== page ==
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bra, breast health, cancer

The one where I stand accused of being a shill for big lingerie

After more than four years of blogging it has come to pass that a comment is so outrageous that it warrants its own little post. The comment isn’t about abortion or contraception or shirtgate or any of the seemingly 51585VGN44L._SX331_BO1,204,203,200_“controversial” things that I write about it. No, it is about bras. It is in response to my posting about GOOP scaring women about bras and cancer for Halloween.

I stand accused of being a shill for big lingerie.

The author of the comment is Sydney Singer, who wrote Dressed to Kill. the book that tells women bras cause cancer. A book that Paltrow’s medical expert, Dr. Sadeghi, used as a reference. Singer has posted several comments on my blog (he does so every time I write about bras), so I can only assume he wants the attention.

This is what Singer has to say and here is my reply:

Screen shot 2015-11-05 at 5.51.00 AM
Dear Mr. Singer,

First  of all it’s Jen, not Jan.

I have never received money (or bras) from anyone for writing a post, but throwing around attacks instead of facts is typically a sign of a weak argument. Who exactly is Big Lingerie? Is this a group of bra executives who pay off researchers? What currency do they use (money or high-end bras?). Where is their headquarters? Are the Victoria’s Secret Angels their enforcers?

Bra mafias aside, let’s look at the studies you reference. The Hutchinson study had too few women who didn’t wear bras to draw a statistically meaningful conclusion about that group, but they did look at hours of day a bra is worn, whether there was an underwire, and the age bra wearing started. If bras caused breast cancer the number of hours of wear and age of wearing should show some association because more exposure would be worse than less exposure. It did not.

The Chinese study mentioned in GOOP and so I assume the one you referenced is in Chinese. I’m happy to look at a translated version, so please post it in the comments below. However, the English abstract doesn’t mention breast size or obesity as risk factors and instead uses variables such as “bad life incidence,” so I am concerned about its robustness to show a link between bras and breast cancer.

The Scottish study referenced by Paltrow’s expert, so the one I assume you mean, didn’t ask women about bra sizes or bra wearing. It is a retrospective chart review and the data was location of tumor, menopausal status etc. there was no mention of bra wearing at all that I could find. If there is another Scottish study, please provide a link.

What Venezuela study do you mean? This one mentioned in GOOP that is in Spanish? It is a descriptive, non-experimental, transactional study of 73 patients that has no control for recall bias. I don’t need it translated, it can’t prove that bras are connected with breast cancer.

The study from Kenya doesn’t mention bra size or obesity in the first 2 pages (what is available online for free, but that does include demographics), so that’s a concern as they are major confounders. Also, how did the authors control for recall bias?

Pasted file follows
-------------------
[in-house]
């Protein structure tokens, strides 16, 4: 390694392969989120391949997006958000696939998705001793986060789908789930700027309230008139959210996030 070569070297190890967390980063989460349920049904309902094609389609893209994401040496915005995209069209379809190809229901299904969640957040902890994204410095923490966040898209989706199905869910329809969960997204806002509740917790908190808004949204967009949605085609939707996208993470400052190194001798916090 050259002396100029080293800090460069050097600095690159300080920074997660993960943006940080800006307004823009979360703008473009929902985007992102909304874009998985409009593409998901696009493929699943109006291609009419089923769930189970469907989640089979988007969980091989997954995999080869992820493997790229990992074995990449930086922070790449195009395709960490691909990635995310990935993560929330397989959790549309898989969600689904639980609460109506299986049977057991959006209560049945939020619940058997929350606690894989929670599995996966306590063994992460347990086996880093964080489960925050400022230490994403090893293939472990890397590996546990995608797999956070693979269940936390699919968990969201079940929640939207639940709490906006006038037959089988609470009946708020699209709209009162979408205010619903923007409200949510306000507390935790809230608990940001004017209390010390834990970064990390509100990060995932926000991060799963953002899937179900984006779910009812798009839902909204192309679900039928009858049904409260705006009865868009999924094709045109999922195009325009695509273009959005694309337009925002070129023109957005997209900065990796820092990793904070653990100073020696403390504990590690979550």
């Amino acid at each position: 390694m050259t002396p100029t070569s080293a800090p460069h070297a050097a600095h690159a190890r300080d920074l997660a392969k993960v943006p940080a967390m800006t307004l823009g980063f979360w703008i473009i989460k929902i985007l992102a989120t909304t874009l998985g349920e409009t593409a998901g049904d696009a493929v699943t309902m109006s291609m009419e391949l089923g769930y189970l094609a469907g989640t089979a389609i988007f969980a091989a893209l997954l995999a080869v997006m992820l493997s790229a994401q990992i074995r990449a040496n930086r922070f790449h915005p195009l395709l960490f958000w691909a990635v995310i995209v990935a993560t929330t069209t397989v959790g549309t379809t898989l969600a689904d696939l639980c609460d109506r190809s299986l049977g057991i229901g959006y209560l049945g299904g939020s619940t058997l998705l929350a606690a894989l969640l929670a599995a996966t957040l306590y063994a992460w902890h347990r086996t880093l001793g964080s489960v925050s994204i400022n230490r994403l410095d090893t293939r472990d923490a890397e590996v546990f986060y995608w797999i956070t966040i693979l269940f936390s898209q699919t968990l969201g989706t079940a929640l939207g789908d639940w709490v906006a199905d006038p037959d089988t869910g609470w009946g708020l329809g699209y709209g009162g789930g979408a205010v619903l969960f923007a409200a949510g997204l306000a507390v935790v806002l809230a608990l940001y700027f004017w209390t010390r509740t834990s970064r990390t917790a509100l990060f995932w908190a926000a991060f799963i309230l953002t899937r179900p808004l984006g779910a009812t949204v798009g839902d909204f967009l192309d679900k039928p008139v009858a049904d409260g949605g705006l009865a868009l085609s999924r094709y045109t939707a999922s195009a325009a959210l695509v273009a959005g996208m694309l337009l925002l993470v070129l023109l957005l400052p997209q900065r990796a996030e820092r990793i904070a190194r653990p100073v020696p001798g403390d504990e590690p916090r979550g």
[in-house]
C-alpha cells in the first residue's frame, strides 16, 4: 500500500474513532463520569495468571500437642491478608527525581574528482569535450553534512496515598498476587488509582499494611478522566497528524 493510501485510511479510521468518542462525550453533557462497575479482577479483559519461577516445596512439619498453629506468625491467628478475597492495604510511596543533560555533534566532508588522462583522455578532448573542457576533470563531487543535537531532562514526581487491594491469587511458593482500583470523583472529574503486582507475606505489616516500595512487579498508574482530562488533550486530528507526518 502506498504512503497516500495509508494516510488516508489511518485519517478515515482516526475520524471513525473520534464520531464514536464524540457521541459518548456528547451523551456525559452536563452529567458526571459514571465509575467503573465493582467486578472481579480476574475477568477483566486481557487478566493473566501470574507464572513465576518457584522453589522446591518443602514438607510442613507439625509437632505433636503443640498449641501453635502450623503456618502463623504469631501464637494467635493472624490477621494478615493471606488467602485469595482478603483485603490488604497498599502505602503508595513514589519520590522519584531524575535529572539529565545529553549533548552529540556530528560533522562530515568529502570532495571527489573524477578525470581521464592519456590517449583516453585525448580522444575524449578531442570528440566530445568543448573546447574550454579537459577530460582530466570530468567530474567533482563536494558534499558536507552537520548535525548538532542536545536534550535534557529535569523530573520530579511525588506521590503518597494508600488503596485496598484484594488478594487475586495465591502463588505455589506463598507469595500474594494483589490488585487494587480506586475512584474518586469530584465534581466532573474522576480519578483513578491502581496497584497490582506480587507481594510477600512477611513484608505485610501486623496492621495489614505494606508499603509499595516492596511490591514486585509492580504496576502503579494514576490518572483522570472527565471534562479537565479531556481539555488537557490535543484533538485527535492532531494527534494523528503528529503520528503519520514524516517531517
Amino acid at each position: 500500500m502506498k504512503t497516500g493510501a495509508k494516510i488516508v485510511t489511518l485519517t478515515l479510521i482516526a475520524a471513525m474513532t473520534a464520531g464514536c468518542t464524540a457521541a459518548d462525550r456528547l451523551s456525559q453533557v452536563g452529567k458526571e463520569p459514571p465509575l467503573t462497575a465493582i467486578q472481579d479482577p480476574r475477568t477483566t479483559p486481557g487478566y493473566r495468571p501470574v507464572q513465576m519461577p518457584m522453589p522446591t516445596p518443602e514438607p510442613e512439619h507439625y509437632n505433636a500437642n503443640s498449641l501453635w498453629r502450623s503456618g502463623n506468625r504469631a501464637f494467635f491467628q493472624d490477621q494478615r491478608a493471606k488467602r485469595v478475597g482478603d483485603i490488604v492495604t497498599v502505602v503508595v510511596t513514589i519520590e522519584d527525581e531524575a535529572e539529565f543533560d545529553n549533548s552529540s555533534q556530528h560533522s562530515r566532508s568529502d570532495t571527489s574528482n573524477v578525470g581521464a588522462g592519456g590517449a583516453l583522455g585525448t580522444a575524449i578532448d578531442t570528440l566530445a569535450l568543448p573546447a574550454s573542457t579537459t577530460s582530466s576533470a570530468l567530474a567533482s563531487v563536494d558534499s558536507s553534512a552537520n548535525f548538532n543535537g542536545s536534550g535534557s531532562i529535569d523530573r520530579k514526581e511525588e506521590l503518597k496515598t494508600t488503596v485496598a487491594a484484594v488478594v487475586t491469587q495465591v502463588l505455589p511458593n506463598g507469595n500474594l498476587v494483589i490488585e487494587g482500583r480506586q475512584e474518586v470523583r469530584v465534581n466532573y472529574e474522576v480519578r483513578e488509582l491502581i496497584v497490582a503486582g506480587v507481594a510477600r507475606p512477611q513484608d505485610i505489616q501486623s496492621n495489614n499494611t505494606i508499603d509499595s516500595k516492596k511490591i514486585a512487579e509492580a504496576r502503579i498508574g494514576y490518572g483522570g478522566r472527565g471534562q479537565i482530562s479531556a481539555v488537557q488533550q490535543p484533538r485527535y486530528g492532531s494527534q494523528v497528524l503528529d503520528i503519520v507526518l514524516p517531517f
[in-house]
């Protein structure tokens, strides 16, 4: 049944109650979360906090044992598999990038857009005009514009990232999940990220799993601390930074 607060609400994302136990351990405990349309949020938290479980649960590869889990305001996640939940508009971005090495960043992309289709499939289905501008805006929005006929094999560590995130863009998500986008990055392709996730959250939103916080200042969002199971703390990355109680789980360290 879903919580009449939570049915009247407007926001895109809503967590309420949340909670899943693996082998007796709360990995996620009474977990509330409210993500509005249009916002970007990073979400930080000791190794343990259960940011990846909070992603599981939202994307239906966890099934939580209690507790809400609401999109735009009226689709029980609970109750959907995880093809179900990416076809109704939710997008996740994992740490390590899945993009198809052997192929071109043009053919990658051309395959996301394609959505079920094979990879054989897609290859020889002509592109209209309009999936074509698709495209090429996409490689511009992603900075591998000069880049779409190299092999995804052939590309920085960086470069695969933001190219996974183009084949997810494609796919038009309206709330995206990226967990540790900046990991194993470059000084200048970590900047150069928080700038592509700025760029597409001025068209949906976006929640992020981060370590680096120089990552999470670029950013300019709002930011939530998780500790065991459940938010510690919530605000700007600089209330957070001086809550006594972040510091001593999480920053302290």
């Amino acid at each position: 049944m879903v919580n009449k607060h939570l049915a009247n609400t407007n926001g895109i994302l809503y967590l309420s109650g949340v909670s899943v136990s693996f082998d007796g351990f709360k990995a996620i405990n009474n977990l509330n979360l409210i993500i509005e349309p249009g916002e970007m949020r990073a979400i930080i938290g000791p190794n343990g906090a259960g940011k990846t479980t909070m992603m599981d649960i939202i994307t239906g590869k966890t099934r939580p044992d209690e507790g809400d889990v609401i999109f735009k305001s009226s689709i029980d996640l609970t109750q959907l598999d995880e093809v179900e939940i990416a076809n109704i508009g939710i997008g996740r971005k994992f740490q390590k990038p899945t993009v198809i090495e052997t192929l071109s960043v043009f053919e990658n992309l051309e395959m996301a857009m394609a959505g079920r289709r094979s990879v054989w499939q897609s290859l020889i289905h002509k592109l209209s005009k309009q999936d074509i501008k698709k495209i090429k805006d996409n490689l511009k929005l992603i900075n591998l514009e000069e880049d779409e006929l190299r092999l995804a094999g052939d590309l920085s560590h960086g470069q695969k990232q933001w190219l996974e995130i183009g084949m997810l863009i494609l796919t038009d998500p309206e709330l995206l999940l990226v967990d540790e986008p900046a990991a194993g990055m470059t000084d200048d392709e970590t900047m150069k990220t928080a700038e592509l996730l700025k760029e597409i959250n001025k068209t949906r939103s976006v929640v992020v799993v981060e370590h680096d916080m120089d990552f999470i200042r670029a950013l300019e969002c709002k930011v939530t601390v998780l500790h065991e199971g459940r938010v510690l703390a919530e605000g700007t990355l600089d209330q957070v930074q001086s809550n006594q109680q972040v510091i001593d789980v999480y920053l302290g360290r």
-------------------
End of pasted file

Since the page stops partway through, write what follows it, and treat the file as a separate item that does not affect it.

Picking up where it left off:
As for ending my post with a sales pitch? This is what I said.

Ladies, wear your bra or don’t. Your choice. Heck, wear it to bed if it’s comfortable. It’s all good. If it’s digging in get a fitting from an expert, not because it could be building up toxins but because everyone should know the joy of a well-fitted bra.

I’m really not sure how anyone could mistake that as a sales pitch for bras or anything for that matter.

There are no studies to support your claims. If lymphatic obstruction (not that bras obstruct lymph flow, but I’m trying to work with your hypothesis) caused breast cancer women who have axillary lymph nodes dissected for other cancers, such as melanoma, would have a higher incidence of breast cancer on the affected side. They don’t. That pretty much ends the lymph theory right there.

I’m not worried that my bras (which are well-fitted so not tight, but that’s for comfort not cancer prevention) will cause cancer, but it is always a nice touch to end your comment wishing that someone gets cancer.

Jen Gunter MD, FRCS(C), FACOG, DABPM, ABPMR (pain medicine)

Discussion

19 thoughts on “The one where I stand accused of being a shill for big lingerie

  1. But but, who’s going to buy that book if you debunk everything that’s in it?!?

    Posted by sweetsound | November 5, 2015, 7:23 am
  2. From what I read on Wikipaedia and Amazon ( the book written and published by Mr Singer and his wife ) is that they are two grifters .
    Oh and Mr Singer , it is not your but you’re ( 4th sentence from the end .

    Posted by Jim | November 5, 2015, 7:37 am
    • They are, but they’re also true believers. Singer and his wife live on the Big Island of Hawaii, where I do, and they promote all kinds of quackery even when it doesn’t benefit them financially. Unfortunately the result is that they’ve contributed to a tremendous amount of environmental damage by promoting the idea that invasive species are all just fine. So when coqui frogs (with a 100-decibel call and densities of 10,000 per acre) arrived about 10 years ago, they helped block efforts to eradicate them and even actively spread them around the island, the the result that they’re now all over. It’s impossible to watch TV or have a conversation with the windows open now. They call their piece of land a “coqui sanctuary”.

      Also, Singer has been fighting to block the release of a biocontrol for one of the worst weeds in the state for years, spouting all kinds of nonsense about how this was part of scientists’ evil agenda to destroy everyone’s free food (this is a tree that produces edible, but small and usually sour fruit, and it’s virtually impossible to control by hand or mechanical means). It was finally released a couple of years ago (unfortunately it doesn’t seem to be working very well so far), but his efforts probably delayed it by three to five years.